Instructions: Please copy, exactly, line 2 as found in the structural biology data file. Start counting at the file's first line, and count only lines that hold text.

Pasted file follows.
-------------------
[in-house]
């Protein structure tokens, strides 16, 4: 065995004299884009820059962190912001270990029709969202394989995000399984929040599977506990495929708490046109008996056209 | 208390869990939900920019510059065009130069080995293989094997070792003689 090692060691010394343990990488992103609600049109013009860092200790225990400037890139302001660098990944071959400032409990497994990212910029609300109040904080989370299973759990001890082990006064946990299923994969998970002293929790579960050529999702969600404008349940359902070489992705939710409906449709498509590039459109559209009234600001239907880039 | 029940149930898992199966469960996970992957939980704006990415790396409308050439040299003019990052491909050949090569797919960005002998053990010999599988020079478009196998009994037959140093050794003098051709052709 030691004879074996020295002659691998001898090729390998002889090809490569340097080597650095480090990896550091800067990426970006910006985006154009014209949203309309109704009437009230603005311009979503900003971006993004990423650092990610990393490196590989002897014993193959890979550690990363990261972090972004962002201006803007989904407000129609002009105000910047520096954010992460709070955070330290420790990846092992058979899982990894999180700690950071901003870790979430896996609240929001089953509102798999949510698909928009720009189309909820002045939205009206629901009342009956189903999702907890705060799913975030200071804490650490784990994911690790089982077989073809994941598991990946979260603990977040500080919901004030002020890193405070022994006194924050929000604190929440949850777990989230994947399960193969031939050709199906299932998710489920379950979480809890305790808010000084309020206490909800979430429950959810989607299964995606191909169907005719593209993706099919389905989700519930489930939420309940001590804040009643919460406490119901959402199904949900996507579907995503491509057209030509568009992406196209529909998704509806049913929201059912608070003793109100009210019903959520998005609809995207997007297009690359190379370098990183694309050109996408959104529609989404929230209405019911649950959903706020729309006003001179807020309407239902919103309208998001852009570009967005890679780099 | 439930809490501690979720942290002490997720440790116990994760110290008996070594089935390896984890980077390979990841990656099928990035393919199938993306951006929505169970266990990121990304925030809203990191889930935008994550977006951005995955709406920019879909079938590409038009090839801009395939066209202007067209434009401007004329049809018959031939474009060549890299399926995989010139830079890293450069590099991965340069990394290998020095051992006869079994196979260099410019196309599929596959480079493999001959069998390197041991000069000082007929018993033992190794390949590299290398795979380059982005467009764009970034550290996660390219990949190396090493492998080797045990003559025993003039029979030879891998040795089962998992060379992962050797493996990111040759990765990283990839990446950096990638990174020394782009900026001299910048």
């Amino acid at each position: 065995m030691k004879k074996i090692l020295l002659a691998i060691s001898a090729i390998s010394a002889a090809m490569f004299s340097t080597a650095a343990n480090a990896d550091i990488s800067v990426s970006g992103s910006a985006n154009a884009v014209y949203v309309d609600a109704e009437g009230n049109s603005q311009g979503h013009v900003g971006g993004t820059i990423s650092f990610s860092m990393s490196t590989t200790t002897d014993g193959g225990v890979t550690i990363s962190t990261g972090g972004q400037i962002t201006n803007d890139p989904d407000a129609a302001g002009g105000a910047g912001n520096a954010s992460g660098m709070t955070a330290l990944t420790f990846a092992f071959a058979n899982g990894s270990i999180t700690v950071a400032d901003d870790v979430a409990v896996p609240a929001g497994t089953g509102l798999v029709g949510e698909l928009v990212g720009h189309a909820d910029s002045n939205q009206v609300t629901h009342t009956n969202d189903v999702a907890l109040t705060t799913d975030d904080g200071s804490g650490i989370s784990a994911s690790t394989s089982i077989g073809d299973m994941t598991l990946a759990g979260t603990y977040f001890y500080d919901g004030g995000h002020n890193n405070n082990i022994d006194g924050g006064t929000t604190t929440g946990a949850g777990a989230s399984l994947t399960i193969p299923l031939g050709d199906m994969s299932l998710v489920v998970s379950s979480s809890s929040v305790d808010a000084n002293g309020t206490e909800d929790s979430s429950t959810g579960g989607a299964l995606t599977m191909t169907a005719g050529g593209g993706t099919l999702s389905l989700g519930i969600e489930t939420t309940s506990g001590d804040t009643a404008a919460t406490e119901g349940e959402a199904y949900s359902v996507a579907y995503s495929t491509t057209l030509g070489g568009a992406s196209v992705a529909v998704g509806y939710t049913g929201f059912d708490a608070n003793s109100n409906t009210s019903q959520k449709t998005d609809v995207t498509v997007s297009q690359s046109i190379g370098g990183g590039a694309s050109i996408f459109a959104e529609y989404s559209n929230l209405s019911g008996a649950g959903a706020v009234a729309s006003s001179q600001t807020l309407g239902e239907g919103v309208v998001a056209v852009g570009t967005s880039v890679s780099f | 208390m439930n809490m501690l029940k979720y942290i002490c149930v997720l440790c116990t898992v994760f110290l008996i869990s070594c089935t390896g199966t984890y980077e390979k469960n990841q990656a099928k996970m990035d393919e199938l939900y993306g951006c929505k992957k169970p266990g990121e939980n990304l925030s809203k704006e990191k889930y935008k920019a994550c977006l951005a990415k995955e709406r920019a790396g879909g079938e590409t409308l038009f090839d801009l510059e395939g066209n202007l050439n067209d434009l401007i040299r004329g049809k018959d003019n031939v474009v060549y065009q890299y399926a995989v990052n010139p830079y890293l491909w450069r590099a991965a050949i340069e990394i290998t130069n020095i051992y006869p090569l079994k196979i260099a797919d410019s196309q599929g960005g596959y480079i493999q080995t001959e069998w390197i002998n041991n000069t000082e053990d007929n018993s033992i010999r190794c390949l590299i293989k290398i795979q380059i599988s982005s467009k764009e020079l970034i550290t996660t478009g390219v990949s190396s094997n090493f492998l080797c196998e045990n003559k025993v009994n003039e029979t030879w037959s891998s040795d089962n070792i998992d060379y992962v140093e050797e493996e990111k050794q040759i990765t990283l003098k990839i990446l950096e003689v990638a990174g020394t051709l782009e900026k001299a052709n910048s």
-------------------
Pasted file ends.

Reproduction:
């Protein structure tokens, strides 16, 4: 065995004299884009820059962190912001270990029709969202394989995000399984929040599977506990495929708490046109008996056209 | 208390869990939900920019510059065009130069080995293989094997070792003689 090692060691010394343990990488992103609600049109013009860092200790225990400037890139302001660098990944071959400032409990497994990212910029609300109040904080989370299973759990001890082990006064946990299923994969998970002293929790579960050529999702969600404008349940359902070489992705939710409906449709498509590039459109559209009234600001239907880039 | 029940149930898992199966469960996970992957939980704006990415790396409308050439040299003019990052491909050949090569797919960005002998053990010999599988020079478009196998009994037959140093050794003098051709052709 030691004879074996020295002659691998001898090729390998002889090809490569340097080597650095480090990896550091800067990426970006910006985006154009014209949203309309109704009437009230603005311009979503900003971006993004990423650092990610990393490196590989002897014993193959890979550690990363990261972090972004962002201006803007989904407000129609002009105000910047520096954010992460709070955070330290420790990846092992058979899982990894999180700690950071901003870790979430896996609240929001089953509102798999949510698909928009720009189309909820002045939205009206629901009342009956189903999702907890705060799913975030200071804490650490784990994911690790089982077989073809994941598991990946979260603990977040500080919901004030002020890193405070022994006194924050929000604190929440949850777990989230994947399960193969031939050709199906299932998710489920379950979480809890305790808010000084309020206490909800979430429950959810989607299964995606191909169907005719593209993706099919389905989700519930489930939420309940001590804040009643919460406490119901959402199904949900996507579907995503491509057209030509568009992406196209529909998704509806049913929201059912608070003793109100009210019903959520998005609809995207997007297009690359190379370098990183694309050109996408959104529609989404929230209405019911649950959903706020729309006003001179807020309407239902919103309208998001852009570009967005890679780099 | 439930809490501690979720942290002490997720440790116990994760110290008996070594089935390896984890980077390979990841990656099928990035393919199938993306951006929505169970266990990121990304925030809203990191889930935008994550977006951005995955709406920019879909079938590409038009090839801009395939066209202007067209434009401007004329049809018959031939474009060549890299399926995989010139830079890293450069590099991965340069990394290998020095051992006869079994196979260099410019196309599929596959480079493999001959069998390197041991000069000082007929018993033992190794390949590299290398795979380059982005467009764009970034550290996660390219990949190396090493492998080797045990003559025993003039029979030879891998040795089962998992060379992962050797493996990111040759990765990283990839990446950096990638990174020394782009900026001299910048």